European Competition and Consumer Day
24-25 November, Poznań - European Competition and Consumer Day
‘Competition is a fundamental feature of the free market and in many cases its disruption harms consumers. However, protecting competition is not a goal in itself. The overriding goal should be a concern for the welfare of consumers — an element of modern competition policy,’ explained OCCP president Małgorzata Krasnodębska-Tomkiel at the inauguration of the conference.
This important event in Poland’s EU Council Presidency, hosted by OCCP, was held in Poznańon 24th-25thNovember 2011.
The speakers, who included Małgorzata Krasnodębska-Tomkiel, European Commission Vice-President Joaquín Almunia and Professor Leszek Balcerowicz, agreed that competition is the cornerstone of the free market. It provides everyone with a wider choice of products and services and stimulates innovation. Professor Balcerowicz emphasised that without competition one cannot speak of consumer welfare or entrepreneurial effectiveness. He also pointed out that anti-monopoly bodies in charge of protecting competition and preventing the emergence of market monopolists must retain their independence. Dr Janusz Steinhoff agreed with that view. According to the former Deputy Prime Minister and Economy Minister, the results achieved by market monopolists should be compared to those they could achieve if undisrupted competition prevailed on the market.
The protection of weaker market participants also means controlling concentrations of enterprises. Although outright bans are issued very rarely, their purpose is to eliminate transactions leading to the emergence of entities with excessive market power. In other words, a transaction should not worsen the situation of consumers. This year, the OCCP president on 141 occasions approved merger applications, issued three conditional approvals and twice opposed such transactions.
Attending the conference was Henk Don of the Dutch Anti-Monopoly Office who presented the results of research conducted amongst members of the International Competition Network. Ninety percent of them agreed that consumer welfare should be one of the most important considerations in the enforcement of competition rights by anti-monopoly bodies.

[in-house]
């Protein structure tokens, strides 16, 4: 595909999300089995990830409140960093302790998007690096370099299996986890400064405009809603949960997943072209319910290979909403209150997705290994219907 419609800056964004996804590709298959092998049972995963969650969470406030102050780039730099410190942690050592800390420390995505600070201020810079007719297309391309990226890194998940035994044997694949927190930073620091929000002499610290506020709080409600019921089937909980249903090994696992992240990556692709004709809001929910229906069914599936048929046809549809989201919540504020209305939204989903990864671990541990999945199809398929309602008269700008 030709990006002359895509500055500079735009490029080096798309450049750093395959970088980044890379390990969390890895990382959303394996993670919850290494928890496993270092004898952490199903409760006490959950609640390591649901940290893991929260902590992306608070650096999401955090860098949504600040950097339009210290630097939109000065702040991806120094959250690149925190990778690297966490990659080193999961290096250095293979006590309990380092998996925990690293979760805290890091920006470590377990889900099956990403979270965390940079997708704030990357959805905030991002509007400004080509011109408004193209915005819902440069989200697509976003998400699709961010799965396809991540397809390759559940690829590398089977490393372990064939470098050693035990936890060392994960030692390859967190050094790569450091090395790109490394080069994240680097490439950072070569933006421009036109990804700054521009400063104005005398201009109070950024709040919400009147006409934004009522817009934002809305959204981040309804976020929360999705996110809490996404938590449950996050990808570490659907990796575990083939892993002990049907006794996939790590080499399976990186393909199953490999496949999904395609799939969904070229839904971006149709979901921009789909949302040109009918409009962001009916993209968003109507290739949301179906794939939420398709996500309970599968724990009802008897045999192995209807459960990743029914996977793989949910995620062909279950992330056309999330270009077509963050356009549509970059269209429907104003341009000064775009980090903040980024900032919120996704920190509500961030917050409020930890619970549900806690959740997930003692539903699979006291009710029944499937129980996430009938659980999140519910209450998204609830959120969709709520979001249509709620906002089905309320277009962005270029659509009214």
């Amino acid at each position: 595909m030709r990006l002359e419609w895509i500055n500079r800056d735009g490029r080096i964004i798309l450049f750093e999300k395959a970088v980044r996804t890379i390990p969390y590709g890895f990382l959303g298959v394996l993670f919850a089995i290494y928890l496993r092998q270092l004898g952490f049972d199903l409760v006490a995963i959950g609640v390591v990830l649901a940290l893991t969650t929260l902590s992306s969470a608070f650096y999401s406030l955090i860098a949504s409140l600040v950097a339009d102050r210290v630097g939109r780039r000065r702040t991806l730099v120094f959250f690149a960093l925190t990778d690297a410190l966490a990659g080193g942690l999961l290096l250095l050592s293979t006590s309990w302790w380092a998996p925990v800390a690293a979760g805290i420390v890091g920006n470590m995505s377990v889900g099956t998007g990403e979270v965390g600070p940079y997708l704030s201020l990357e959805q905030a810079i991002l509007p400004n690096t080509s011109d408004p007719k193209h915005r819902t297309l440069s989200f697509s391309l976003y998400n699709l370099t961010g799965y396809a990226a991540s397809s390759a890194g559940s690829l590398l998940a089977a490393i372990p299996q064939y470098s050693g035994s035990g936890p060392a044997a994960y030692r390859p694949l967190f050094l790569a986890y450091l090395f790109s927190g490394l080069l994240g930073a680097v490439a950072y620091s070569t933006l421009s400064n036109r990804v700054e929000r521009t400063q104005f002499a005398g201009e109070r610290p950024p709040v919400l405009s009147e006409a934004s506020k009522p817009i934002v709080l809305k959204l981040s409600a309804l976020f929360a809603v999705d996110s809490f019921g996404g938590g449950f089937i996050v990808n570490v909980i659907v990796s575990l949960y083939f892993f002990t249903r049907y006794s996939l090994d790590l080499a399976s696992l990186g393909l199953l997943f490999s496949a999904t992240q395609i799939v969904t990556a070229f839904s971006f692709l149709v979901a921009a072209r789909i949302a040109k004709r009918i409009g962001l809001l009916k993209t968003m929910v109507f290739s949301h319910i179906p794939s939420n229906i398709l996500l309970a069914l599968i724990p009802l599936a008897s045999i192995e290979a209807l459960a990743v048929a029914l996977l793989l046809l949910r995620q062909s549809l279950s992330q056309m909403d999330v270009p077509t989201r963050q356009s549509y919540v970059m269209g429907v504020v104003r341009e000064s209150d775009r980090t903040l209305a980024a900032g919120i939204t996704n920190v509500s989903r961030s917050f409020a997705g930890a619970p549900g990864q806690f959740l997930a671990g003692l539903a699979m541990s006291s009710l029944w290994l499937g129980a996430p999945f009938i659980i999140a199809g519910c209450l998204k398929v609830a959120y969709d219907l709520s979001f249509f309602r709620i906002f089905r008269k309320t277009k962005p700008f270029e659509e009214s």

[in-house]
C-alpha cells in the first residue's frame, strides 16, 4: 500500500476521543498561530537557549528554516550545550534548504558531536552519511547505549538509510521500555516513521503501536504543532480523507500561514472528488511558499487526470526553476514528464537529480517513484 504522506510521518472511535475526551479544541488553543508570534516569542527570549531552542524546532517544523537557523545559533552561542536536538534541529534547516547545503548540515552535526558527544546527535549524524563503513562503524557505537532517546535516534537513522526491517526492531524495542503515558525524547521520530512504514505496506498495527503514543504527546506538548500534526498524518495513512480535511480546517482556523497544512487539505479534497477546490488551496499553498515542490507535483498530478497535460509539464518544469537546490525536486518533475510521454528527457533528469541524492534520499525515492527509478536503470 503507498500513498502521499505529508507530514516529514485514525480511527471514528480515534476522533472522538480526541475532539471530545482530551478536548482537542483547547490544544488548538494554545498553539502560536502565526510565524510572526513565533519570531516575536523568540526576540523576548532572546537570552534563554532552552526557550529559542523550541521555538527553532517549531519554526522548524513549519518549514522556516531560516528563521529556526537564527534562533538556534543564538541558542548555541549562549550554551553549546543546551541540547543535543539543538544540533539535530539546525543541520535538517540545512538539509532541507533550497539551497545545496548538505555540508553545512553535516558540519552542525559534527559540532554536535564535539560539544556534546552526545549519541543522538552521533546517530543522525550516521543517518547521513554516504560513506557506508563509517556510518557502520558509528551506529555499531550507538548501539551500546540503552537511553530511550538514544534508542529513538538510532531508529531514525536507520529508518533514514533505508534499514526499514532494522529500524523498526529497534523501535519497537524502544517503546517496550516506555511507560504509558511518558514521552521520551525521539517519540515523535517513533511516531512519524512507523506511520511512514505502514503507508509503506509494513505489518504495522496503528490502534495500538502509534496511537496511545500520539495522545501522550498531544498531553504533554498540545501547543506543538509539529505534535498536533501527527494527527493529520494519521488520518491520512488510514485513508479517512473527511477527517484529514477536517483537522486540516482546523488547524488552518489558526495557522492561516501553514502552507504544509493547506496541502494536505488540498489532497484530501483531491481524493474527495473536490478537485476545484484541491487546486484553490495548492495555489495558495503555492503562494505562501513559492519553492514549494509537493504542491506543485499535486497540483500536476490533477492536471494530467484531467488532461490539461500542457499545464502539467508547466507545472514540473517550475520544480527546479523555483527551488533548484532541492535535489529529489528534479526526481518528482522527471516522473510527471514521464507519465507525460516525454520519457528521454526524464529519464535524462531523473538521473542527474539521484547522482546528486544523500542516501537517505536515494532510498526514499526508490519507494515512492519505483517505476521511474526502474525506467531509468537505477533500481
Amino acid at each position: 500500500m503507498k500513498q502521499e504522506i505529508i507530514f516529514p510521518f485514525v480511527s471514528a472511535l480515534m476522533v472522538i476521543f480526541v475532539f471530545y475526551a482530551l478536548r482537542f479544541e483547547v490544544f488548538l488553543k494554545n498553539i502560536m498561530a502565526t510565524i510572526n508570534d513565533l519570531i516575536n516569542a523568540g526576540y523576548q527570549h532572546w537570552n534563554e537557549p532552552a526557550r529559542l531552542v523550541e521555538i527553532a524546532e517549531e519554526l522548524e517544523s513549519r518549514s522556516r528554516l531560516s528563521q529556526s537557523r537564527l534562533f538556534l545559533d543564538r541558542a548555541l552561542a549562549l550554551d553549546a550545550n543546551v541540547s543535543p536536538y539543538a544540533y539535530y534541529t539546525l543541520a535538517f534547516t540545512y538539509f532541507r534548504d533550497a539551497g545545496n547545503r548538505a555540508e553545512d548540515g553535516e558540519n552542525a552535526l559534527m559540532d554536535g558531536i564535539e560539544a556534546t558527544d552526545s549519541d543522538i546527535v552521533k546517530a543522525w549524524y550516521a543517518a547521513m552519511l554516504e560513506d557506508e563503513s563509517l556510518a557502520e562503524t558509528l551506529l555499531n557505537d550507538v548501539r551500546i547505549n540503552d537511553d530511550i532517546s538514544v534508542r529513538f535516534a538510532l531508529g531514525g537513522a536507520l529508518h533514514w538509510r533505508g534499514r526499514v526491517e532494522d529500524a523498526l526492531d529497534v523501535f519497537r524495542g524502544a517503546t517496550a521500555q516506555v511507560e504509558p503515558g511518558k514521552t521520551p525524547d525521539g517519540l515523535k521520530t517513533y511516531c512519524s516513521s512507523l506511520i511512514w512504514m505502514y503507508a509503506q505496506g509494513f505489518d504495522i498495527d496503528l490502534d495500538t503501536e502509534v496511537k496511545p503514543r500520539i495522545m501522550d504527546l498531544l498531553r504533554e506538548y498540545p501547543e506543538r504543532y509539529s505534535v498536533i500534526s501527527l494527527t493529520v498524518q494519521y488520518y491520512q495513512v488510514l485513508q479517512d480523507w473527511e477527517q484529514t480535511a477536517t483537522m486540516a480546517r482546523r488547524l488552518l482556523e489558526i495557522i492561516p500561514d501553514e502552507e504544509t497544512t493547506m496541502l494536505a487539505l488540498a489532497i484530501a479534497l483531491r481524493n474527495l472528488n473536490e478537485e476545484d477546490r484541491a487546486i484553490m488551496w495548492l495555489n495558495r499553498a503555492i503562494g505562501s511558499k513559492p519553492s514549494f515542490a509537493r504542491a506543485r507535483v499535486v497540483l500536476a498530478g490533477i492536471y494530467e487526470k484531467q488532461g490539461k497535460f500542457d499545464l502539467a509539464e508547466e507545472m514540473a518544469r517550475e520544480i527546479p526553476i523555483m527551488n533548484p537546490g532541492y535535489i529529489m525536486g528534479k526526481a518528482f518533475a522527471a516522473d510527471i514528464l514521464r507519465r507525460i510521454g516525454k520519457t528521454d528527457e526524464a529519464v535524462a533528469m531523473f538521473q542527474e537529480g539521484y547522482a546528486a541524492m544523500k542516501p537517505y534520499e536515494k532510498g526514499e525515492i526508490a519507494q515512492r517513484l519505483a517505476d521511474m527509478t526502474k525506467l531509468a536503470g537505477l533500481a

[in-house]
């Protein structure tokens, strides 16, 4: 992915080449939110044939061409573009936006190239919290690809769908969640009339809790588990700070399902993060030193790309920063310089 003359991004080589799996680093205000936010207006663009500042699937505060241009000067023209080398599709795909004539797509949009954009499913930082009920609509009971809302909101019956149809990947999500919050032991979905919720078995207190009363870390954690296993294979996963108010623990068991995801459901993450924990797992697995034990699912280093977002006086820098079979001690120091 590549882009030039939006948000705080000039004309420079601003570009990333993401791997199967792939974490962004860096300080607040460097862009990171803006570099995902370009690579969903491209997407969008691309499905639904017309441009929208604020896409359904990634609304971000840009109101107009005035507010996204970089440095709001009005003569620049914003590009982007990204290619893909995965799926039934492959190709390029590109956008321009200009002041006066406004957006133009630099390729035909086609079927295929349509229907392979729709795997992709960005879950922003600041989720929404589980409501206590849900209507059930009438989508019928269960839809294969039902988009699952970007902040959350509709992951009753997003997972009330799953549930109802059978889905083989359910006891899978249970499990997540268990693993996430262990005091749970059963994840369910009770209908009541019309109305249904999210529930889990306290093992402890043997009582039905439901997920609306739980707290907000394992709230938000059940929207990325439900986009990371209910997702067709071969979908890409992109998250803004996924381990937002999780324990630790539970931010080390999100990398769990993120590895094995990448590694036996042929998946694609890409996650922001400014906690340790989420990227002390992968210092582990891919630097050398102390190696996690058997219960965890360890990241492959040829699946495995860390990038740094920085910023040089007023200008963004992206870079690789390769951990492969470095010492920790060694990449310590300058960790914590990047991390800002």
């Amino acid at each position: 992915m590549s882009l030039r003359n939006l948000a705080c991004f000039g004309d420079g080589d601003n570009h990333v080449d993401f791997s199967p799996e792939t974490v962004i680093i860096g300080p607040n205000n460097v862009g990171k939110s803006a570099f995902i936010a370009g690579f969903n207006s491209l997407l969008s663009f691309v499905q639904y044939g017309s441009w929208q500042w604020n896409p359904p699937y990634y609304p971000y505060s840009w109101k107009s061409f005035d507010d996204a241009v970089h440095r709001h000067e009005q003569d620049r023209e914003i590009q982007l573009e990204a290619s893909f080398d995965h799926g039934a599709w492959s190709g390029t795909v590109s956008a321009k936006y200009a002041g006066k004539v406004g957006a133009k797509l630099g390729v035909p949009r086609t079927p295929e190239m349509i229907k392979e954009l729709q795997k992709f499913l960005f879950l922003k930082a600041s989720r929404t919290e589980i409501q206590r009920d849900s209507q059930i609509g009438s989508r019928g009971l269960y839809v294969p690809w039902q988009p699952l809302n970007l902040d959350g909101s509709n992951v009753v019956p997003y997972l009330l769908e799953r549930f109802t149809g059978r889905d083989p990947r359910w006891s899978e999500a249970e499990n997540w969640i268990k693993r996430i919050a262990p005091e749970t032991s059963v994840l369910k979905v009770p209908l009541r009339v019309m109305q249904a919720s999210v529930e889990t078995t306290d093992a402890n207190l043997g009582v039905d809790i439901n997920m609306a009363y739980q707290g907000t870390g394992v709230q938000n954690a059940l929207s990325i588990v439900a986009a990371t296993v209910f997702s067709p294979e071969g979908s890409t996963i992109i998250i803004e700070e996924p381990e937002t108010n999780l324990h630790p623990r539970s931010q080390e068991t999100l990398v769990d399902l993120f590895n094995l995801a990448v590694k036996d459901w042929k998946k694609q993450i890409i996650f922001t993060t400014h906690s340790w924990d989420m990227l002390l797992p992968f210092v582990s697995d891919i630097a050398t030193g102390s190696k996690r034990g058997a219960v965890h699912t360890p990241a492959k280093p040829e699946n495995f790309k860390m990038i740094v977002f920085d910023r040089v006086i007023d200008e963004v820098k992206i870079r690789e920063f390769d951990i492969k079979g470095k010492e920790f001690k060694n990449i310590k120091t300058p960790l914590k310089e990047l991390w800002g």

Maciej Szpunar, Under-Secretary of State at the Ministry of Foreign Affairs, pointed out that one of the priorities of the Polish Presidency was the role of competition policy within the context of the Internal Market. In addition, he emphasised the importance of uniform legislation protecting the interests of weaker market participants including online shoppers. That end will surely be served by the consumer rights directiveadopted by the European Union council in October 2011. The new regulations encompass nearly every form of shopping, be it in shops, over the phone, on the Internet, catalogue sales and purchase agreements with door-to-door salesmen. An innovation is the uniform time period for withdrawing from an online agreement which will be 14 days throughout the entire European Union.
Better consumer protection will increase people’s confidence in entrepreneurs. The OCCP’s experience has shown that an entrepreneur with a robust market position often makes it difficult for consumers to exercise their rights. This may include dishonest contract terms, refusal to handle customer complaints and misleading product information. The OCCP also intervenes in such cases. To protect weaker market participants, this year the OCCP president has issued 179 decisions in cases involving consumer-rights violations which led to the cessation of the practices in question. More than 70 entrepreneurs voluntarily desisted from their illegal activity. It is heartening that they increasingly agree to such measures.
Download: Conference programme (PDF, 1,7MB)